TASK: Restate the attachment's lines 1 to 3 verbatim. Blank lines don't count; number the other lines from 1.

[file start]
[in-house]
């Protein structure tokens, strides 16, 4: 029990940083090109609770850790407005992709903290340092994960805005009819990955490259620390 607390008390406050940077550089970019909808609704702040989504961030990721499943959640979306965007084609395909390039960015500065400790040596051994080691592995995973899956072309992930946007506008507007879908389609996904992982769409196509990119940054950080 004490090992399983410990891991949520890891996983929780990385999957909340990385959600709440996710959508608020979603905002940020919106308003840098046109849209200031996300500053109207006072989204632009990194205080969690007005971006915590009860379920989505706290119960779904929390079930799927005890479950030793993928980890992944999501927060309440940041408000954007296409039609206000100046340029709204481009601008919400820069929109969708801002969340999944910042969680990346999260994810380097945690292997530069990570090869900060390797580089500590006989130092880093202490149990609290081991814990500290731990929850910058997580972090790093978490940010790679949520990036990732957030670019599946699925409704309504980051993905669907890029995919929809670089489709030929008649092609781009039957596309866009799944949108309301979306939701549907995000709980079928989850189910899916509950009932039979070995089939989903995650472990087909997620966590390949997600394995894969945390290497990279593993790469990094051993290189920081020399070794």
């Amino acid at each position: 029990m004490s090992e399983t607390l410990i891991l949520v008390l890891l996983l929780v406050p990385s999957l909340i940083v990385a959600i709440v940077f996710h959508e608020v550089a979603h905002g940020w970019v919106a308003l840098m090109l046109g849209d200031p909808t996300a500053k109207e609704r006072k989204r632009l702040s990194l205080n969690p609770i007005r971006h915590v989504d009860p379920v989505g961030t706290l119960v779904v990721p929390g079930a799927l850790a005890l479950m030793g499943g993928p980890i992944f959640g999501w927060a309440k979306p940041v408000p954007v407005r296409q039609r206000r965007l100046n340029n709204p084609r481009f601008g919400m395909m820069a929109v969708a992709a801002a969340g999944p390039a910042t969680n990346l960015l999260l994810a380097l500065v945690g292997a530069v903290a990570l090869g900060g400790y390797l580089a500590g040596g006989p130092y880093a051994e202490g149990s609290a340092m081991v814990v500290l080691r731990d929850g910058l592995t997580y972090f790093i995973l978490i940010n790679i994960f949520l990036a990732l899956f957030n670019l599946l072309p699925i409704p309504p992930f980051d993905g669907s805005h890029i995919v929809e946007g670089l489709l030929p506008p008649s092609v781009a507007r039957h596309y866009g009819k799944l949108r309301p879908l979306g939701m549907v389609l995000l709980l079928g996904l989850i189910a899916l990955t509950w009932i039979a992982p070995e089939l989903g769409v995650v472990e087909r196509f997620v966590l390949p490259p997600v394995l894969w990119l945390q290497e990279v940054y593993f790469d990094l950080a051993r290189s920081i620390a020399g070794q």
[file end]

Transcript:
[in-house]
């Protein structure tokens, strides 16, 4: 029990940083090109609770850790407005992709903290340092994960805005009819990955490259620390 607390008390406050940077550089970019909808609704702040989504961030990721499943959640979306965007084609395909390039960015500065400790040596051994080691592995995973899956072309992930946007506008507007879908389609996904992982769409196509990119940054950080 004490090992399983410990891991949520890891996983929780990385999957909340990385959600709440996710959508608020979603905002940020919106308003840098046109849209200031996300500053109207006072989204632009990194205080969690007005971006915590009860379920989505706290119960779904929390079930799927005890479950030793993928980890992944999501927060309440940041408000954007296409039609206000100046340029709204481009601008919400820069929109969708801002969340999944910042969680990346999260994810380097945690292997530069990570090869900060390797580089500590006989130092880093202490149990609290081991814990500290731990929850910058997580972090790093978490940010790679949520990036990732957030670019599946699925409704309504980051993905669907890029995919929809670089489709030929008649092609781009039957596309866009799944949108309301979306939701549907995000709980079928989850189910899916509950009932039979070995089939989903995650472990087909997620966590390949997600394995894969945390290497990279593993790469990094051993290189920081020399070794």
């Amino acid at each position: 029990m004490s090992e399983t607390l410990i891991l949520v008390l890891l996983l929780v406050p990385s999957l909340i940083v990385a959600i709440v940077f996710h959508e608020v550089a979603h905002g940020w970019v919106a308003l840098m090109l046109g849209d200031p909808t996300a500053k109207e609704r006072k989204r632009l702040s990194l205080n969690p609770i007005r971006h915590v989504d009860p379920v989505g961030t706290l119960v779904v990721p929390g079930a799927l850790a005890l479950m030793g499943g993928p980890i992944f959640g999501w927060a309440k979306p940041v408000p954007v407005r296409q039609r206000r965007l100046n340029n709204p084609r481009f601008g919400m395909m820069a929109v969708a992709a801002a969340g999944p390039a910042t969680n990346l960015l999260l994810a380097l500065v945690g292997a530069v903290a990570l090869g900060g400790y390797l580089a500590g040596g006989p130092y880093a051994e202490g149990s609290a340092m081991v814990v500290l080691r731990d929850g910058l592995t997580y972090f790093i995973l978490i940010n790679i994960f949520l990036a990732l899956f957030n670019l599946l072309p699925i409704p309504p992930f980051d993905g669907s805005h890029i995919v929809e946007g670089l489709l030929p506008p008649s092609v781009a507007r039957h596309y866009g009819k799944l949108r309301p879908l979306g939701m549907v389609l995000l709980l079928g996904l989850i189910a899916l990955t509950w009932i039979a992982p070995e089939l989903g769409v995650v472990e087909r196509f997620v966590l390949p490259p997600v394995l894969w990119l945390q290497e990279v940054y593993f790469d990094l950080a051993r290189s920081i620390a020399g070794q």